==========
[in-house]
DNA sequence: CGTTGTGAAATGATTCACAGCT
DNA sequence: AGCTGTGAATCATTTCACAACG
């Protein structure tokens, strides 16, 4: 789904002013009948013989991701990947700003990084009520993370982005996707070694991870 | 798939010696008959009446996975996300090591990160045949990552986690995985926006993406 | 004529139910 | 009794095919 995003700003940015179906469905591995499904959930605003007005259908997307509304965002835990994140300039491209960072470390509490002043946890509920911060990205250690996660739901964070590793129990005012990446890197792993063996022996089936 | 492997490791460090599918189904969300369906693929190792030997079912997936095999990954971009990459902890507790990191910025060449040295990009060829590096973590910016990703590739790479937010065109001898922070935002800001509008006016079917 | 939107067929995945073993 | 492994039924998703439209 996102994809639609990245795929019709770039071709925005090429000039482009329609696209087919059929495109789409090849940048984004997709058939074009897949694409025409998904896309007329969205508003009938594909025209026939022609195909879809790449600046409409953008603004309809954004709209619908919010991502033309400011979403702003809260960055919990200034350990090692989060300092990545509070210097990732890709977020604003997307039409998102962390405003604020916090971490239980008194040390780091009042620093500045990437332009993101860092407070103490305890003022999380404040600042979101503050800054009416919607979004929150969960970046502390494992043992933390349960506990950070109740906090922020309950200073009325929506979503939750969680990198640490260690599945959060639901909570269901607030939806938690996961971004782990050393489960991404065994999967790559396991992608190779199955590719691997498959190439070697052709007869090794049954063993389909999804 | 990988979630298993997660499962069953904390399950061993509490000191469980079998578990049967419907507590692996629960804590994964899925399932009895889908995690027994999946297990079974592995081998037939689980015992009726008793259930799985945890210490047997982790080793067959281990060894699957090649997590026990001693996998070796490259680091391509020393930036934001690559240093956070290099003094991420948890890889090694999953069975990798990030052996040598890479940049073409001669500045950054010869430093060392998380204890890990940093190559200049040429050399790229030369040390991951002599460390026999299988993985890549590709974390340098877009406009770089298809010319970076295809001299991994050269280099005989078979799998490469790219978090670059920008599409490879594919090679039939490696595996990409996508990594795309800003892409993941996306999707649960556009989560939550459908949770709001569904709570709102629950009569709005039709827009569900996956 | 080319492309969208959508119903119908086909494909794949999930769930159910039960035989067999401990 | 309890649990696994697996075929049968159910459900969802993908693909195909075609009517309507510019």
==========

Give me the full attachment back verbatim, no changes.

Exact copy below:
[in-house]
DNA sequence: CGTTGTGAAATGATTCACAGCT
DNA sequence: AGCTGTGAATCATTTCACAACG
């Protein structure tokens, strides 16, 4: 789904002013009948013989991701990947700003990084009520993370982005996707070694991870 | 798939010696008959009446996975996300090591990160045949990552986690995985926006993406 | 004529139910 | 009794095919 995003700003940015179906469905591995499904959930605003007005259908997307509304965002835990994140300039491209960072470390509490002043946890509920911060990205250690996660739901964070590793129990005012990446890197792993063996022996089936 | 492997490791460090599918189904969300369906693929190792030997079912997936095999990954971009990459902890507790990191910025060449040295990009060829590096973590910016990703590739790479937010065109001898922070935002800001509008006016079917 | 939107067929995945073993 | 492994039924998703439209 996102994809639609990245795929019709770039071709925005090429000039482009329609696209087919059929495109789409090849940048984004997709058939074009897949694409025409998904896309007329969205508003009938594909025209026939022609195909879809790449600046409409953008603004309809954004709209619908919010991502033309400011979403702003809260960055919990200034350990090692989060300092990545509070210097990732890709977020604003997307039409998102962390405003604020916090971490239980008194040390780091009042620093500045990437332009993101860092407070103490305890003022999380404040600042979101503050800054009416919607979004929150969960970046502390494992043992933390349960506990950070109740906090922020309950200073009325929506979503939750969680990198640490260690599945959060639901909570269901607030939806938690996961971004782990050393489960991404065994999967790559396991992608190779199955590719691997498959190439070697052709007869090794049954063993389909999804 | 990988979630298993997660499962069953904390399950061993509490000191469980079998578990049967419907507590692996629960804590994964899925399932009895889908995690027994999946297990079974592995081998037939689980015992009726008793259930799985945890210490047997982790080793067959281990060894699957090649997590026990001693996998070796490259680091391509020393930036934001690559240093956070290099003094991420948890890889090694999953069975990798990030052996040598890479940049073409001669500045950054010869430093060392998380204890890990940093190559200049040429050399790229030369040390991951002599460390026999299988993985890549590709974390340098877009406009770089298809010319970076295809001299991994050269280099005989078979799998490469790219978090670059920008599409490879594919090679039939490696595996990409996508990594795309800003892409993941996306999707649960556009989560939550459908949770709001569904709570709102629950009569709005039709827009569900996956 | 080319492309969208959508119903119908086909494909794949999930769930159910039960035989067999401990 | 309890649990696994697996075929049968159910459900969802993908693909195909075609009517309507510019």